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Discover Poland's Moszna Castle

 While passing through Poland, curious travelers have the opportunity to explore the wondrous 19th-century Moszna Castle, which truly is a sight to behold. When seen from a distance, this massive dreamlike structure looks just like a castle from England's Elizabethan era. However, when you're standing right in front of it, the castle displays a far more eclectic style, which is the result of many different owners giving it their own 'personal touch' over the ages.
The quaint village of Moszna is named after the Moschin family, who bought a massive estate and relocated there at the start of the 14th century. Legend has it that they moved there to run a monastery that would provide aid to the Knights of the Temple of Solomon. Historians have never managed to completely prove the veracity of this claim, and even if it were true, it would have been very short-lived, since the last Templar leader was burnt at the stake in 1314.
This popular legend was of great interest to the von Skall family, who ended up buying the estate in 1679, and who are responsible for laying the foundations of the castle that exists today. Historical evidence shows that the Great Marshal at the court of Frederick the Great, George Wilhelm von Reisewitz, who was Urszula Maria von Skall's cousin, ended up inheriting the castle after her death in 1723.
Upon acquiring his new estate, von Reisewitz immediately got to work on building a grand and extravagant castle, which is still standing today as Moszna Castle's baroque center. The renowned Argentine writer and poet, Jorge Luis Borges, once voiced his views on this exuberant style, when he said, "I would define the baroque as that style that deliberately exhausts (or tries to exhaust) its own possibilities and that borders on self-caricature. The baroque is the final stage in all art when art flaunts and squanders its resources.”
Much in the same way, over the years von Reisewitz ended up squandering all of his resources, causing his family to lose the estate in 1771. Due to the staggering cost of the castle's upkeep, they were forced to sell the estate in an auction, thus placing the castle in the hands of Heinrich Leopold von Seherr-Thoss, who already owned another castle and many other properties in the surrounding areas.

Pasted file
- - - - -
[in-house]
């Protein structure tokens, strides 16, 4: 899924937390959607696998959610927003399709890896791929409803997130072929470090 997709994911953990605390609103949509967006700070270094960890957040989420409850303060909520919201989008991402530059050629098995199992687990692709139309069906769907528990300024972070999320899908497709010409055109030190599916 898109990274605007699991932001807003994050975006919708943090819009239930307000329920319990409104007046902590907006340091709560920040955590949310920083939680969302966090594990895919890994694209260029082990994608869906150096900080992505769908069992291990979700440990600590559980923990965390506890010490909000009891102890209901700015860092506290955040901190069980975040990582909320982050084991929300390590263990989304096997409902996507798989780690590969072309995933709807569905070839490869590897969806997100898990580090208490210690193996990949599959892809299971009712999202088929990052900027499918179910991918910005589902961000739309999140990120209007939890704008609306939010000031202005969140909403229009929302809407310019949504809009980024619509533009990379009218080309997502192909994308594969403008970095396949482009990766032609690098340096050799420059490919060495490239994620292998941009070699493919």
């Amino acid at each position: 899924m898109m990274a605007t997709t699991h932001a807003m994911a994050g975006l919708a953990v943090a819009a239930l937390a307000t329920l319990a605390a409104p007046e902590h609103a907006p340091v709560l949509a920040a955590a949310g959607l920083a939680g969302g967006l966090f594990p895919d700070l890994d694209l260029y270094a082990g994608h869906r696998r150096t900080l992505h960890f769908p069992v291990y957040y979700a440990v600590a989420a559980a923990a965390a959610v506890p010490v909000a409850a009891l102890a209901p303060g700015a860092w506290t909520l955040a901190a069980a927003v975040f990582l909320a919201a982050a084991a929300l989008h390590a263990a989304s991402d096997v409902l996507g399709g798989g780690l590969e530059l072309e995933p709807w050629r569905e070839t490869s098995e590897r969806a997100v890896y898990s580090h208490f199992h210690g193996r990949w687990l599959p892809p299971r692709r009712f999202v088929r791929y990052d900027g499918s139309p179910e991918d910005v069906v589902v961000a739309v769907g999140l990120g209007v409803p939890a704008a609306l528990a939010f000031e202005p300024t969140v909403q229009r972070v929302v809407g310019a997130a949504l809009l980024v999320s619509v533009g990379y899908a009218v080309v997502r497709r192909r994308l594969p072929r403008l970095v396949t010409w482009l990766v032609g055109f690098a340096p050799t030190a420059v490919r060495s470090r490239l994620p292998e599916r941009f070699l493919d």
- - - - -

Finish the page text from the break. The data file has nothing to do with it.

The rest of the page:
A few generations of the von Seherr-Thoss family inhabited Moszna up until 1853, when it was sold to Heinrich von Erdmannsdorff. Curiously, for completely unknown reasons, it was sold once again only 13 years later to a man named, Hubert von Tiele-Winckler. Then, in 1883, his eldest child, Franz Hubert, inherited the castle and all of the family's wealth, and during this time built much of the castle that can be seen today.
Unfortunately, just 3 years after Franz Hubert acquired the property, a large portion of the castle burnt down in a ferocious fire. However, instead of simply restoring it to its former glory, he instead opted to expand the castle eastwards in a lucrative Victorian Gothic style. As a result, the castle's Neo-Gothic east wing was born.
Around ten years later, the castle was then equipped with a lavishly-landscaped garden in the front, along with yet another wing towards the west. Franz Hubert built this new wing in a Neo-Renaissance style in order to accommodate Emperor Wilhelm II, whom he had befriended a few years earlier. The emperor was honored to have such a magnificent vacation home, and granted Franz Hubert the title of earl in response.
The castle of today is practically the same as when Earl Franz finished rebuilding it, complete with its 365 rooms and 99 towers. Sadly, however, the castle was raided by the Red Army during World War II's aftermath, and only an empty shell was left behind them.
Presently, the entire castle serves as a reasonably-priced hotel for anyone who wants to get a first-hand experience of its majesty. Set in an outstanding park, full of stunning rhododendrons, azaleas, and oak trees, Moszna truly is a haven for anyone who needs an incredible short escape.
Images: 1, 2, 3, 4, 5, 6, 7, 8, 9
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